Update 4

Asylum Aid

Jan. 12, 2023

NEWS: Permission to appeal

We have just applied for permission to appeal against the High Court’s judgment on our judicial review against the Rwanda policy. As you know, we were deeply disappointed by the judgment handed down right before Christmas, which ruled that the curtailed process that the Home Office has adopted for who to send to Rwanda was fair and lawful.

Our Case

Asylum Aid had argued in our legal challenge that the procedure was inherently unfair because it gave asylum seekers, newly arrived and in detention, just 7 days to understand that they were being considered for removal to Rwanda. In the same time frame, they have to get access to legal representation, and make their case as to why they should not be sent to Rwanda, a country with which they more than likely had no prior connection. This impossibly short time span would not give them a proper chance to make their case, leaving them with as little as 5 working days to get to Court before they could end up on a plane.

What did the judgment say?

The Court ruled that there was nothing inherently unfair about this short-cut timescale. This rests almost entirely on its conclusion that fairness does not require that individuals be given an opportunity to make representations on the general safety of Rwanda for asylum-seekers.

The Court also found that asylum seekers don’t actually need to have access to lawyers in order to have a fair chance to respond in the short-cut timescale, despite the fact that even the Home Office recognised that lawyers were needed.

Why we are appealing 

We are determined to fight back against this judgment.

We believe that the Court’s finding that asylum seekers don’t have a right to comment on the general safety of Rwanda is obviously wrong in law, and also inconsistent with other parts of the Court’s judgment, including its findings in relation to cases brought by individuals. What’s more, it is the opposite of the case put by the Home Office until the last day of the hearing, at which point the Judges invited the Home Office to consider changing their case on the law having suggested that otherwise Asylum Aid almost certainly would have won as 7 days was too short.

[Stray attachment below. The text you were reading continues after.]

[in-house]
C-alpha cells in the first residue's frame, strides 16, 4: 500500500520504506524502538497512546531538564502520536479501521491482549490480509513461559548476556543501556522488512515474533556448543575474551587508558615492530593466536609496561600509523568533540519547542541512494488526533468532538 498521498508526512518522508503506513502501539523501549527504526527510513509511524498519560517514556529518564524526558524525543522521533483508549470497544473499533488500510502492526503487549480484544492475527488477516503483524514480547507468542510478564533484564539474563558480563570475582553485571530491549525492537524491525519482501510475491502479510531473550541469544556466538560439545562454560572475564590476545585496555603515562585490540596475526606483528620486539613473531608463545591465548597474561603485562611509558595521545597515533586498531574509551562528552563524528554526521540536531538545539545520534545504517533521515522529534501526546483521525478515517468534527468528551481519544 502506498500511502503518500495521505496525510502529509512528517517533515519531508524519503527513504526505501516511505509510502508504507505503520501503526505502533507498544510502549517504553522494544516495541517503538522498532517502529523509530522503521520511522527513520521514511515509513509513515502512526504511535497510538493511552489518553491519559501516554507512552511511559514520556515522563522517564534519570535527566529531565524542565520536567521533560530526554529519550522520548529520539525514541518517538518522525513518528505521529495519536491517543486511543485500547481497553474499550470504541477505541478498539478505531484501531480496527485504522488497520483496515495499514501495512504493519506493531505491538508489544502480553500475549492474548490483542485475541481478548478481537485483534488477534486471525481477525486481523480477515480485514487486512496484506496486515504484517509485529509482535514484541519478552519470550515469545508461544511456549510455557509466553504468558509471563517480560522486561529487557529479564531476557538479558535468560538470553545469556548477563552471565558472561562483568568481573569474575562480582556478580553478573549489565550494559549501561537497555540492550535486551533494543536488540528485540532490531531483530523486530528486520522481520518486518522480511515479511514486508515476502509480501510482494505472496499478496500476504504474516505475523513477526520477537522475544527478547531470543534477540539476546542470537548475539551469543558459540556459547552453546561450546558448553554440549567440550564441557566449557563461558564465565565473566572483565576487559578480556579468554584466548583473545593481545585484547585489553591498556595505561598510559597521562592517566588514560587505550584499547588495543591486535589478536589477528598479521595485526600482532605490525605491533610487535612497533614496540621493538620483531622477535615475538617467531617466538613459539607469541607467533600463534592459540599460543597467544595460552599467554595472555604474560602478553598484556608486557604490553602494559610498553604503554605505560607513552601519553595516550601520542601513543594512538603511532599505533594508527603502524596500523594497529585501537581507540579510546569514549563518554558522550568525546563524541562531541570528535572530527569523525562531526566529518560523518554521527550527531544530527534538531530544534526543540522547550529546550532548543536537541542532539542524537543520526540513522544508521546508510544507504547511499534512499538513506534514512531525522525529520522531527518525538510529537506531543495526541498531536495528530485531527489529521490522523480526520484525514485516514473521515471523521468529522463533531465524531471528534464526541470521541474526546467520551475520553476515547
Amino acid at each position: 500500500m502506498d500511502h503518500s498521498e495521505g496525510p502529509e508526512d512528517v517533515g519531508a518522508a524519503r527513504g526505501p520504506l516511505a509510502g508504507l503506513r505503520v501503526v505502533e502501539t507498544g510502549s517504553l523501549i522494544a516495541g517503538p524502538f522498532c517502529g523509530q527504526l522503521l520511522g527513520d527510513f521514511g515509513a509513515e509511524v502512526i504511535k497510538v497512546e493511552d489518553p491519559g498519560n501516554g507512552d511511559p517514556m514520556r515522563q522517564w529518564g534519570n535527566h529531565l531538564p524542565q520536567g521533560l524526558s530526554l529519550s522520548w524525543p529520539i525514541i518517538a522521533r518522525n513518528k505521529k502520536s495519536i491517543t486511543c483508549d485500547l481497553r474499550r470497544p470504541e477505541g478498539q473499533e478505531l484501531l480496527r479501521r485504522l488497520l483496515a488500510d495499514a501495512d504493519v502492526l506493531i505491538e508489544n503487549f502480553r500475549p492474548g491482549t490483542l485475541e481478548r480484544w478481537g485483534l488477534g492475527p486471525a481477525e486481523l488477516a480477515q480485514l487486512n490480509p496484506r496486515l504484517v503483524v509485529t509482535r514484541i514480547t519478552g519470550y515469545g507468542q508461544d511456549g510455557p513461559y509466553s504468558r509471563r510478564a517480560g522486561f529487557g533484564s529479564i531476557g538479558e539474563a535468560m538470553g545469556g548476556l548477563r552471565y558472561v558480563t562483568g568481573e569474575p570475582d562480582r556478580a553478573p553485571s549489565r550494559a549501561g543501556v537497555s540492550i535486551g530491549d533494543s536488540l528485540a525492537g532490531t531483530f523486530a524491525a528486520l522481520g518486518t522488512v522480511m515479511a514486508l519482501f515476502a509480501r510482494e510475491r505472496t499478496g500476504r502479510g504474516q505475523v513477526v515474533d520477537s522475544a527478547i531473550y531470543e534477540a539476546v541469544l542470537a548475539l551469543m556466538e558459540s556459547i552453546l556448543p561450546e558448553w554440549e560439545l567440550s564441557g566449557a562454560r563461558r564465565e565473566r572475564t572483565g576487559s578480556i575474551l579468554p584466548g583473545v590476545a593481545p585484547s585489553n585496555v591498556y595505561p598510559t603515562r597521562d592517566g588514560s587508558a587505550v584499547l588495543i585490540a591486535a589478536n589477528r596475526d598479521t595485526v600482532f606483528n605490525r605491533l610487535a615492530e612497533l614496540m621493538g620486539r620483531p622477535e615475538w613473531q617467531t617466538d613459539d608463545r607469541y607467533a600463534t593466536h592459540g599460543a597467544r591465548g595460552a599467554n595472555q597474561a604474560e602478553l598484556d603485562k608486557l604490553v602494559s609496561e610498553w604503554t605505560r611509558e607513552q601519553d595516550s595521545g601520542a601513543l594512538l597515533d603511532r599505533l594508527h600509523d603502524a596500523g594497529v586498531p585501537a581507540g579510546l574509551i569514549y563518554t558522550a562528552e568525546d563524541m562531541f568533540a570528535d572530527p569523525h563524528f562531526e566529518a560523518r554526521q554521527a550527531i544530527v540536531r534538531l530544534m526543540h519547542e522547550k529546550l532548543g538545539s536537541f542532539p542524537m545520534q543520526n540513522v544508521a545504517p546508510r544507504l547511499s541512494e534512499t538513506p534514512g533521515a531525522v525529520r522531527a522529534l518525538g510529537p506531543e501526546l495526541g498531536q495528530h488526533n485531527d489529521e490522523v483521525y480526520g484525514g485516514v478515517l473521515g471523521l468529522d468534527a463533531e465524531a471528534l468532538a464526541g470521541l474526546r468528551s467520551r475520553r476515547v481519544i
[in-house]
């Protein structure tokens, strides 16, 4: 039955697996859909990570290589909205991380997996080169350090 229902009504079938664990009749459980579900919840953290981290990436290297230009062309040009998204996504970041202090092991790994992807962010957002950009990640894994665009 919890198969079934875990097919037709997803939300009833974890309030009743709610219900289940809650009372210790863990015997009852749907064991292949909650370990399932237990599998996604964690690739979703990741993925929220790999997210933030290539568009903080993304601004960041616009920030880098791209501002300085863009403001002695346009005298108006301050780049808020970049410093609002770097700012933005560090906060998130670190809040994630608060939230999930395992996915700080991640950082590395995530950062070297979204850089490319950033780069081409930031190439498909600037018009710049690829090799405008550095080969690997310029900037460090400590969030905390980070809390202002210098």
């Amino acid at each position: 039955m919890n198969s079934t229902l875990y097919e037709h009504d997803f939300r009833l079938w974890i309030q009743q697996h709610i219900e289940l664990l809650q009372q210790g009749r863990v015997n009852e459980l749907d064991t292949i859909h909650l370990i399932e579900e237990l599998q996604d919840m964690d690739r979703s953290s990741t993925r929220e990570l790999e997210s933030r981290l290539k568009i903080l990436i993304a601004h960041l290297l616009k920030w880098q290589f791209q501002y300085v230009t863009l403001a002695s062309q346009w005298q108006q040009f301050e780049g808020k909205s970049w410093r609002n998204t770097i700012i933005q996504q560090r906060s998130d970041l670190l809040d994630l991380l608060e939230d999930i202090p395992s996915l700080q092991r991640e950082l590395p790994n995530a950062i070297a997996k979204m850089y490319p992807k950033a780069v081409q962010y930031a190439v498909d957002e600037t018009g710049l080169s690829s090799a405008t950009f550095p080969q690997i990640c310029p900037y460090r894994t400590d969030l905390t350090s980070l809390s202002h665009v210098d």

Given the importance of what is at stake for asylum seekers, we are also very worried by the idea that they don’t need lawyers to respond to the Notice of Intent to send them to Rwanda: they have an incredibly short time to respond, they generally know nothing about the rules and policies involved in this process, or even about the country the Home Office wants to send them to.

We need your help

We urgently need to raise more money to fund the appeal – to pay our own lawyers for their ongoing hard work, as well as court fees and in case we are ordered to pay any of the Home Office’s costs.

Please continue to support our campaign and share with others who believe that rushing people seeking protection through an unfair process and then sending them thousands of miles away is inhumane and unjust.

Thank you so much for your support for this important case. Whatever the outcome we will continue to fight for the rights of refugees to protection and to be treated with humanity and dignity.